10. Study Recommendations

 

To a great extent, these recommendations are due to the evolutionary nature of the existing positions, organization and infrastructure of "GOVnet".

Also, the interviews for the study revealed several issues and questions. The issues and questions are included for completeness, however, the recommendations that follow may not completely address or resolve the issues.

10.1. Issues

While there may be partial answers to some of the questions, e.g. regarding policies, it is apparent that there is no clearly defined long-term plan for telecommunications, and there is no clear statement with regard to the government’s role in that arena. As a general recommendation, the state should:

a) create a long-term operating telecommunication plan;* and

b) determine what role the State should play.

* [This is different and separate from the Department of Public Service’s "Vermont Telecommunications Plan Final Draft," August 1996. An operating plan should contain explicit policies and procedures for equipment, mode of acquisition, service, support, and operation.]

This recommendation is consistent with the Vermont Economic Progress Council recommendations in the 1996 Draft Report, "A Plan for a Decade of Progress."

10.2. Recommendations

  1. Establish the Technical Advisory Council described in Section 9. Its primary role is to review the cost effectiveness of the five-year plan. A secondary role of the Council is to provide guidance to the State on technology activities.

  2. The Network Administration Group, StateGovNet and Vermont Citizens Access Telecommunications System (VCATS) should be established as defined with separate sources of funding. This should reduce confusion related to the term "GOVnet," and make legislative funding decisions more tractable.

  3. The Legislature, with the assistance of the Technical Advisory Council, should establish policies and procedures for technology infrastructure, including, for example, who has access to the network. These policies are more "strategic" or financial in nature. The CIO maintains responsibility for operating policies and procedures and advising the Secretary of Administration "on all matters regarding the creation, processing and distribution of information."**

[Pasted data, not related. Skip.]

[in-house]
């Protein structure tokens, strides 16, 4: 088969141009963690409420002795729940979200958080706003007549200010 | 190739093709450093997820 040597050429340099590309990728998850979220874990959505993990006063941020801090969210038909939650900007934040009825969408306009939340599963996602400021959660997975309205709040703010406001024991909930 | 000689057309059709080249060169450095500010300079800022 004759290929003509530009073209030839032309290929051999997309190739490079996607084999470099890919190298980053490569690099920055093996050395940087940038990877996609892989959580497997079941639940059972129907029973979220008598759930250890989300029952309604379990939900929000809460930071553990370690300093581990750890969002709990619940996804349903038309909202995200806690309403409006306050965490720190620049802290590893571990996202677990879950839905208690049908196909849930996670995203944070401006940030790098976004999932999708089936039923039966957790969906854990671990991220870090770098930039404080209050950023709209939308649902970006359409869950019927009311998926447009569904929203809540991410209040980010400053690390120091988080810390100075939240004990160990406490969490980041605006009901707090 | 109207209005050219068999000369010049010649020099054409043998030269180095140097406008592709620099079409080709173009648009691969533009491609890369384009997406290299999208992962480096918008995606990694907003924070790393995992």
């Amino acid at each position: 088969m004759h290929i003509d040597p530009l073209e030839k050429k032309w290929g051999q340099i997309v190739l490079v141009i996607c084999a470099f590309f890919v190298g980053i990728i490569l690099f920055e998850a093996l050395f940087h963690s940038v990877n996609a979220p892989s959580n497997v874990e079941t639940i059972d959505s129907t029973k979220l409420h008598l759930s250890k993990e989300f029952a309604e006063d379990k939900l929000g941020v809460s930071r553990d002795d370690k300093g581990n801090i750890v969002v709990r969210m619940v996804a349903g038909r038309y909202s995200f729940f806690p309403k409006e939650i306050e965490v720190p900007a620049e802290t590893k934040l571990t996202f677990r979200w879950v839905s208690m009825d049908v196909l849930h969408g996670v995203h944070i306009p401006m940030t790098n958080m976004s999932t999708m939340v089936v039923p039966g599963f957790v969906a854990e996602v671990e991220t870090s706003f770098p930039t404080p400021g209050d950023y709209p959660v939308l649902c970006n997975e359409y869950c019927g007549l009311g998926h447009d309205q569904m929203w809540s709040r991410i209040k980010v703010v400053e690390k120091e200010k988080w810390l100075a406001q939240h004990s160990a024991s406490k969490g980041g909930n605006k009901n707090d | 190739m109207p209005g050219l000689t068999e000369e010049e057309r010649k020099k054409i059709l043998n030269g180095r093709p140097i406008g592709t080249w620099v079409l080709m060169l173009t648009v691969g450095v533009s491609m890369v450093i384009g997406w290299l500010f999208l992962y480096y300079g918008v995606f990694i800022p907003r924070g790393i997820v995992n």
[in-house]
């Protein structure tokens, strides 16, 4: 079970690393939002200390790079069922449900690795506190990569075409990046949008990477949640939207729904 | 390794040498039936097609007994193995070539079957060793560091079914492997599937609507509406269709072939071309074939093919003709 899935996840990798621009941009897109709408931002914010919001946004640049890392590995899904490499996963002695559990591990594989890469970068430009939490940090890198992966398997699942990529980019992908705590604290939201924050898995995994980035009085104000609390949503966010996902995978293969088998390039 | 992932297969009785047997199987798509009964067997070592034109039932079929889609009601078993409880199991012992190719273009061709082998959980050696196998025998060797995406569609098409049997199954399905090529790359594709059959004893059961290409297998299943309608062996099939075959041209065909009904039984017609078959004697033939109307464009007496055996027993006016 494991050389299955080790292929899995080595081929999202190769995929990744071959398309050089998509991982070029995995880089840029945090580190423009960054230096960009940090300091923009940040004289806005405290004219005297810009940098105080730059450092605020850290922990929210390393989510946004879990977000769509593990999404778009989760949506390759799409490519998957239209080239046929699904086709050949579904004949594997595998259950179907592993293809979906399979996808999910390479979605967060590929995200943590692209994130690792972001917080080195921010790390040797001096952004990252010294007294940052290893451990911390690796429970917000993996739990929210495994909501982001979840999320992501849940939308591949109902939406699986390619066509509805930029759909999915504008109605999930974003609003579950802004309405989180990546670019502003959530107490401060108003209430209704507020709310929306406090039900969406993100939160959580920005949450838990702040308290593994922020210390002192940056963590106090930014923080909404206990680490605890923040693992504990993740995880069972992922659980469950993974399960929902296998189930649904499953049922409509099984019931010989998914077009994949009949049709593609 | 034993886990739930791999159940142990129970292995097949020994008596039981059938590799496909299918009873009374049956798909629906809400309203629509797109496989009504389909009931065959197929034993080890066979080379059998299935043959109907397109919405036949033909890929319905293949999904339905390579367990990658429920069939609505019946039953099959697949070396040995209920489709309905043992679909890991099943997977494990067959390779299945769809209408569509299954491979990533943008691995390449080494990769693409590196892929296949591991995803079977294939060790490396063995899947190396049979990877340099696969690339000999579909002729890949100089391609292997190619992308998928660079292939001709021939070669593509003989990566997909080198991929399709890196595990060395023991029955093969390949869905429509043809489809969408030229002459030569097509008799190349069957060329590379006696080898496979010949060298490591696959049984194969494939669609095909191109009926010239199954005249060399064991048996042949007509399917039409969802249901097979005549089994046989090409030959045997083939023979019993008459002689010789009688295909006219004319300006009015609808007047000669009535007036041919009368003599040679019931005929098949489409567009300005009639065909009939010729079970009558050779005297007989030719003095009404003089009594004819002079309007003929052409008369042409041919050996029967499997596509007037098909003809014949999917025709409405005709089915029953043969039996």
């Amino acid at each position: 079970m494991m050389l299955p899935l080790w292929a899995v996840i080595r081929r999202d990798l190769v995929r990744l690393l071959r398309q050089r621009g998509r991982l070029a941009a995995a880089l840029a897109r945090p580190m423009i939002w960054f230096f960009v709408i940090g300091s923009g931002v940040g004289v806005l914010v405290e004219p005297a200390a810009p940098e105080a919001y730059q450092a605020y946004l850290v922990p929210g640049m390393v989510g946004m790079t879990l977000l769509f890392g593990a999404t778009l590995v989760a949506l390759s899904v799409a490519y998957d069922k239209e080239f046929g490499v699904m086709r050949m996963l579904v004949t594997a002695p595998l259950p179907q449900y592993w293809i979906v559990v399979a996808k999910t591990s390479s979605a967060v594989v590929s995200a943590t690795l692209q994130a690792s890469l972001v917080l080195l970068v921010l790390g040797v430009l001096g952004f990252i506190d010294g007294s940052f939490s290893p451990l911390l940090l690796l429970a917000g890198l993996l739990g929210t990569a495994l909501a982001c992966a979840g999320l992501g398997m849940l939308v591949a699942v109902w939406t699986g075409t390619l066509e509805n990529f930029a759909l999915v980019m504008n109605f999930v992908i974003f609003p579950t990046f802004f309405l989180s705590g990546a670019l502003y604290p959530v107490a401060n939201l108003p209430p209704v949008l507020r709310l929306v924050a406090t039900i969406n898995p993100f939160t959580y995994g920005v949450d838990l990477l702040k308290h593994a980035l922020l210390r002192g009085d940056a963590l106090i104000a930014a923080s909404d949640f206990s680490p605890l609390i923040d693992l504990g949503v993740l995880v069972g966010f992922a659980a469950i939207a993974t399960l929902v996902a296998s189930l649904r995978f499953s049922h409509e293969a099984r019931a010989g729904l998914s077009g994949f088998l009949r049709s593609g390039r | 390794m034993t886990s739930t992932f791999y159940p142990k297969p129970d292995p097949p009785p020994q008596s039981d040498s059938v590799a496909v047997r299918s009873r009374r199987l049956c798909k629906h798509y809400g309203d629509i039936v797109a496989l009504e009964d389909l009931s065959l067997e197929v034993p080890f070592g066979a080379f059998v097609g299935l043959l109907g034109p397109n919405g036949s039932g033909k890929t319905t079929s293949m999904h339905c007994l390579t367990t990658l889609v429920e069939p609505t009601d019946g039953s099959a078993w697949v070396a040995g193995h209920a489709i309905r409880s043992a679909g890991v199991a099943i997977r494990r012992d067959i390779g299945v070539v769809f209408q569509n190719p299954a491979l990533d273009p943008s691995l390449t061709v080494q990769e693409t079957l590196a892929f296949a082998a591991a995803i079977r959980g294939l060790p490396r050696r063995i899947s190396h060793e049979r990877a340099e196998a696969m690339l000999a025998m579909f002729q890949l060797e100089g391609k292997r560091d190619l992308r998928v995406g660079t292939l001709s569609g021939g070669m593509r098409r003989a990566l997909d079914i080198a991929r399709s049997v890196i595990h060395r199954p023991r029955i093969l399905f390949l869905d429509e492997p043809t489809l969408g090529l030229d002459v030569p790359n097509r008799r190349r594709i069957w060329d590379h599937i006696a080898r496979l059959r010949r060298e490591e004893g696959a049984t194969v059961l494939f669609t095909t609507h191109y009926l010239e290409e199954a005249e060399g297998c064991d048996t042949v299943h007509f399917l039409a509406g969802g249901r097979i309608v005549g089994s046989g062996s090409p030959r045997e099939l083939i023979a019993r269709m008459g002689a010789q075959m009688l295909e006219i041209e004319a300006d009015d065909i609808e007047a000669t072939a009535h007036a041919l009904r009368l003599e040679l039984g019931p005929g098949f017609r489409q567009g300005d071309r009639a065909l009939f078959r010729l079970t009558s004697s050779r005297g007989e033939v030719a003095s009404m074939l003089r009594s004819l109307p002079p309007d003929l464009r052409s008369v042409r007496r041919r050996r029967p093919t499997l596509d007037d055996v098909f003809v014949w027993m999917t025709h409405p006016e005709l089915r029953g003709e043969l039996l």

4. Education technology initiatives should be moved from the Agency of Administration to the Department of Education. Other technology initiatives in Vermont are sponsored by the functional agency, e.g., Agency of Commerce and Community Development, Agency of Transportation, etc. The services are then provided by the CIO or CIT. Currently, the initiative to provide distance learning through Internet access to K-12 schools is sponsored by the Agency of Administration, not the Department of Education.

  5. The Legislature should establish a consistent format for funding technology. A significant issue involves the equity of the 11% telephone chargeback mechanisms.***

  6. The CIO position should be maintained as it currently exists. The CIO is an effective means for coordinating technology infrastructure and planning. There is also substantial support for retaining the current network administration group due to its extensive knowledge of state agencies and departments.

  7. The CIO position should be less dependent on any administration. It is proposed that the CIO be recommended by the Governor, and approved with the advice and consent of the Senate.

** [Sec. 285. ACT NO. 210 of the Acts of 1994]

*** [There is no consistency in the public and private sectors for sources of funding and chargeback schemes for supporting technology acquisitions. For example: Arizona uses a fee for service revolving fund; Delaware uses general fund appropriations with major projects funded with capital or bonds; Iowa uses fee for service and appropriations.]